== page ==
Posted on September 25, 2021 at 5:00 PM
Google Issues Report on How Hackers are Hiding Malware on Windows
Google’s Threat Analysis Group has issued a report detailing how hackers are using malware that can remain hidden on Windows devices, hence compromising a device without the user noticing it.
The report stated that one of the core factors that can help enhance cyber security efforts is understanding the strategies used by these hackers and finding the best way possible of handling these attacks.
New Evasion Technique
In the blog post, Google detailed how hackers are using a new evasion technique used by hackers who have the financial motivation to conduct an attack while avoiding detection.
Threat actors usually use various techniques to gain access to a target device. One of the strategies used is convincing the mail gateway that a document is not foreign; hence the device will execute the said program.
The recent technique used by hackers shows that the threat actors developed a malformed code signature that Windows will later treat as valid. However, these signatures will not be decoded by the device or inspected by the OpenSSL code, a program used in scanning products for security purposes. By using this technique, a hacker can avoid detection, and they can therefore go about their business unperturbed.
How it Works
Windows devices use code signatures to authenticate the security of an executable program. It also checks the details of the signer. However, attackers have come up with ways to hide their identity in the signature so that the device does not detect it as a security threat.
The hackers hide their signature without compromising the authenticity of the code signature so that any alterations will not be detected. Furthermore, they increase the lifetime of the code-signing certificates, which allows them to compromise more devices and systems.
One of the programs that the report pointed out was the OpenSUpdater. This is unwanted software on devices, which is not authorized by Google and can harm target devices. This software is used to download and install suspicious programs on a device and thereby compromising user experience.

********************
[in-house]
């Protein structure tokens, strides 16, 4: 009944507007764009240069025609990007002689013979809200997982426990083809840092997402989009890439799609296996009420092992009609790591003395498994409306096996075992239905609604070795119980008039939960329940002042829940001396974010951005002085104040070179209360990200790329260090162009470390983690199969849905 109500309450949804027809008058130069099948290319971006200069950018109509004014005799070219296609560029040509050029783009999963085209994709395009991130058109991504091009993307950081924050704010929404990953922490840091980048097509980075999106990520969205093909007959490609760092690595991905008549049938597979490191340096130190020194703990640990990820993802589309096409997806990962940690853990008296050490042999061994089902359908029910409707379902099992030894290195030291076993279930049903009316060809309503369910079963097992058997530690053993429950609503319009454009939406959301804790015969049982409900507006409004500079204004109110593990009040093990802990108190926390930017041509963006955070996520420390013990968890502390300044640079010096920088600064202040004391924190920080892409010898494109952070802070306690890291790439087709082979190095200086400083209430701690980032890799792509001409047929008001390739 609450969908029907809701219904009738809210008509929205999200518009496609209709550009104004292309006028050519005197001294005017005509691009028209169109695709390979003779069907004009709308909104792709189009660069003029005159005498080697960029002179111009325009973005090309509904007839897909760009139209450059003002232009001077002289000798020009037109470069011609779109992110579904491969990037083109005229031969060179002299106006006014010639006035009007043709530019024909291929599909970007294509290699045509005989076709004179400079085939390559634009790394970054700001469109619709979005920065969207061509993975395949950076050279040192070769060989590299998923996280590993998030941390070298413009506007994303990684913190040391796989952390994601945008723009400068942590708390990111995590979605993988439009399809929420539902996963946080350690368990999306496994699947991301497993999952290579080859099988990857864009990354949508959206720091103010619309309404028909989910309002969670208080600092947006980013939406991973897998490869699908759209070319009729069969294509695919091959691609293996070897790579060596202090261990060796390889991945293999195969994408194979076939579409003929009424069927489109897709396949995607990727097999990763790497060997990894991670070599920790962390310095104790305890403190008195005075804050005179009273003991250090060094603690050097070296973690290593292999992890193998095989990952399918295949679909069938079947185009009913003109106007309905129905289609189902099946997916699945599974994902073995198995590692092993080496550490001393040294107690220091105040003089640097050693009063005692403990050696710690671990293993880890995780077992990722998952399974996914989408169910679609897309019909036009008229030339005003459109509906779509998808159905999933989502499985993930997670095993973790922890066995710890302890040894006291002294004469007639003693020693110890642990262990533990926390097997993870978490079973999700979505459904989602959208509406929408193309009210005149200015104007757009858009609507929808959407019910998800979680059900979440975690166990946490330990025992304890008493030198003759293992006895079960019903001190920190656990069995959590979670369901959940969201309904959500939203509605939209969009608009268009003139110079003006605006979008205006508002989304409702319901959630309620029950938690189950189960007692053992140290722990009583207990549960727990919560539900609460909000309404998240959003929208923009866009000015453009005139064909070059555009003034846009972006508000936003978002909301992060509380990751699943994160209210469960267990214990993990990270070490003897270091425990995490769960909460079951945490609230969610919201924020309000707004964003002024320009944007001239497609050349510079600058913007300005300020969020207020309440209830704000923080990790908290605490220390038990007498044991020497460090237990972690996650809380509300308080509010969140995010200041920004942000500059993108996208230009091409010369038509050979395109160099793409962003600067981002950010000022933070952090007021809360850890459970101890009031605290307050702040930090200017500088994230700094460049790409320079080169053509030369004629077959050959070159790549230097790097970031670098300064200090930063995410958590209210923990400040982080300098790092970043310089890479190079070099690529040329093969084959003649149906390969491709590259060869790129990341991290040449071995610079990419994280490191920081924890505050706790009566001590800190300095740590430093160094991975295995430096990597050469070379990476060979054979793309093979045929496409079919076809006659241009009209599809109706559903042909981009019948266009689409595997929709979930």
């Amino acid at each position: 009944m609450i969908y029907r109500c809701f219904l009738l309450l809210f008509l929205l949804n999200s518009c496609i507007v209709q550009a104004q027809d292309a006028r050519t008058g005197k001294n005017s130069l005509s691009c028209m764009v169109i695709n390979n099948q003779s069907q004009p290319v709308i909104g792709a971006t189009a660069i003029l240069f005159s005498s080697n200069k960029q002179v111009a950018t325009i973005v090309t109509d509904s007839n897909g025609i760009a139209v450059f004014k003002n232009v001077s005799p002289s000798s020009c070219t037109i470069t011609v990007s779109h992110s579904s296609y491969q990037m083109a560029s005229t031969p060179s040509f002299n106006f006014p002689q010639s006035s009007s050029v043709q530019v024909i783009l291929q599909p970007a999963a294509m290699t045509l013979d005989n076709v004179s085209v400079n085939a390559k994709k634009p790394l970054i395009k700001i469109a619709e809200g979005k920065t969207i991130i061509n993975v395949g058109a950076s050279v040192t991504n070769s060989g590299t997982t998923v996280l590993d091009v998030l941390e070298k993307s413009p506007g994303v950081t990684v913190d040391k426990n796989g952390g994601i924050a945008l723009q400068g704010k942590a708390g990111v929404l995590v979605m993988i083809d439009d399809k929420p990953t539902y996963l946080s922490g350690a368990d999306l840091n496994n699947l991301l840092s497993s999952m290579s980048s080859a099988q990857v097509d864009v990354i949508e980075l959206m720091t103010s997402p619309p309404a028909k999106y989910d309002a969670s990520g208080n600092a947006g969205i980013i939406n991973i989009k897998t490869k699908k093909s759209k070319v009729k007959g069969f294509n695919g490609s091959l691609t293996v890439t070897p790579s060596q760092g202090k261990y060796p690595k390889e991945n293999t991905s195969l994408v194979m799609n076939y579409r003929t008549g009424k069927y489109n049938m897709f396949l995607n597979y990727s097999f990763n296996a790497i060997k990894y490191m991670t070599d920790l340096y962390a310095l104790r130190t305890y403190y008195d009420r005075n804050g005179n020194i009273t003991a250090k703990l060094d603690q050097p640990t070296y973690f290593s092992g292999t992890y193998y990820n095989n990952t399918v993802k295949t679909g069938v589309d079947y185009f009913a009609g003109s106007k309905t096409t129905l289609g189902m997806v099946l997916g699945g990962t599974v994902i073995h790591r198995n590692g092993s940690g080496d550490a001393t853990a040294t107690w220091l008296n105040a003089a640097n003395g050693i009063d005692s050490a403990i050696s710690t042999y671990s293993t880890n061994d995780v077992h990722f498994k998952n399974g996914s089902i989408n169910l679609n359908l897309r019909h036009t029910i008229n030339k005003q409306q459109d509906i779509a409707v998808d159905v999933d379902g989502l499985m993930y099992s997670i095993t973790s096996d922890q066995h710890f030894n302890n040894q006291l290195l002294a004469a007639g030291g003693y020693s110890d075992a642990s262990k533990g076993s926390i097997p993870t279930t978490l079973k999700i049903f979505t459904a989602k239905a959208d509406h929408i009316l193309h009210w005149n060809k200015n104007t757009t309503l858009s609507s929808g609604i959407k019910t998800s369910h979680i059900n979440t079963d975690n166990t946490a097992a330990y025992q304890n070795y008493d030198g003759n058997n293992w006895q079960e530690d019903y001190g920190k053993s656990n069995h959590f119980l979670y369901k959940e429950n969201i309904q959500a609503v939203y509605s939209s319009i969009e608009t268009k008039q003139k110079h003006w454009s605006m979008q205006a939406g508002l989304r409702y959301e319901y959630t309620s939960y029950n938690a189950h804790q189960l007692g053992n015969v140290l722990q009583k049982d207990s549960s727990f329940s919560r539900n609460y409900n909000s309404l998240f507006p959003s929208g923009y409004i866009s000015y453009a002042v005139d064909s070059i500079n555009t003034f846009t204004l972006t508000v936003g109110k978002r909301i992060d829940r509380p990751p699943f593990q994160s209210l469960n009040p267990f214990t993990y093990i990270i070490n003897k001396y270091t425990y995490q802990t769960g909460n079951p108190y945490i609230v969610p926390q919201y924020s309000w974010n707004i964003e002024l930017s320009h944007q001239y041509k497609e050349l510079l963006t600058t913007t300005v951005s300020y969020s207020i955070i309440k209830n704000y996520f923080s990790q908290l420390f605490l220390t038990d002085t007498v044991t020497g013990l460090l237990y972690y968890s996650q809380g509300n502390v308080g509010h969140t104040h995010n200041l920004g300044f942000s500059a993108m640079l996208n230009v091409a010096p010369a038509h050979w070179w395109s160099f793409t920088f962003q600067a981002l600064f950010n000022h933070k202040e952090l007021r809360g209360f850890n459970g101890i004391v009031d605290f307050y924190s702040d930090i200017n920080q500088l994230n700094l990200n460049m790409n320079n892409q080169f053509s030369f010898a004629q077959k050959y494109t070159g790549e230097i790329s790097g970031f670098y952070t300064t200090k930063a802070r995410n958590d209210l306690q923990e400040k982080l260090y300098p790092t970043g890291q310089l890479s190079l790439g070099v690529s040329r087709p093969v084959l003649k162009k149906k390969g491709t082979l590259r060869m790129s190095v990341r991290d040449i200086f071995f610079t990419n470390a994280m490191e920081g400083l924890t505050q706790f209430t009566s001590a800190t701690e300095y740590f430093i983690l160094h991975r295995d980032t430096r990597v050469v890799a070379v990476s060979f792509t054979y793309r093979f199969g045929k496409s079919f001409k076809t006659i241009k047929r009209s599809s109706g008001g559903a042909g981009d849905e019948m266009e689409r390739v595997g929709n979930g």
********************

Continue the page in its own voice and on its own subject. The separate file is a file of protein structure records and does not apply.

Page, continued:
The report also noted that the threat actors behind this unwanted software have a target of infecting as many users as possible. However, Google noted that the software does not have any pattern that shows who their intended targets are. Going by the past data shows that most of the people who are prone to attacks using this software are located in the United States. Furthermore, they are people who download game cracks and other suspicious software.
Samples collected from devices that use the OpenSUpdater shows that the code signatures usually carry the same code. The report further noted that the code-signing certificate is acquired from a legitimate certificate authority, making it hard for the device to detect the signature as suspicious.
Google further added that the software had been used to conduct attacks since mid-August after several OpenSUpdater samples were collected, containing falsified signatures. Further investigations on the matter showed there was a deliberate attempt by the software to operate while avoiding detection.
The samples collected by Google showed that “The signature was edited such that an End of Content (EOC) marker replaced a NULL tag for the ‘parameters’ element of the SigantureAlgorithm signing the leaf X.509 certificate.”
“EOC markets terminate indefinite-length encodings, but in this case, an EOC is used within a definite-length encoding (1= 13),” the report added.
Google further stated that security products implementing the OpenSSL to gain access to signature information would no longer accept the encoding as valid. However, it noted that a user is still not fully protected because the code signature used by the binary will still be read as legitimate and valid.
“This is the first time TAG has observed actors using this technique to evade detection whole preserving a valid digital signature on PE files.” Google also added that “the signature is considered to be valid by the Windows operating system.” This shows that the malware can compromise users without them detecting it.
Google stated that the evasive technique and the malicious software being used has already been reported to Microsoft. However, Google stated that when the activity was discovered, OpenSUpdater developed other software variations to avoid detection.
Google also admitted that it was working closely with Google Safe Browsing to protect users from downloading this software and prevent it from being executed on their devices. Google further encouraged those using Windows devices and other computer systems to obtain software only from genuine and trustworthy sources. Hence, protecting oneself from these evasive techniques doubles down on general internet browsing safety techniques.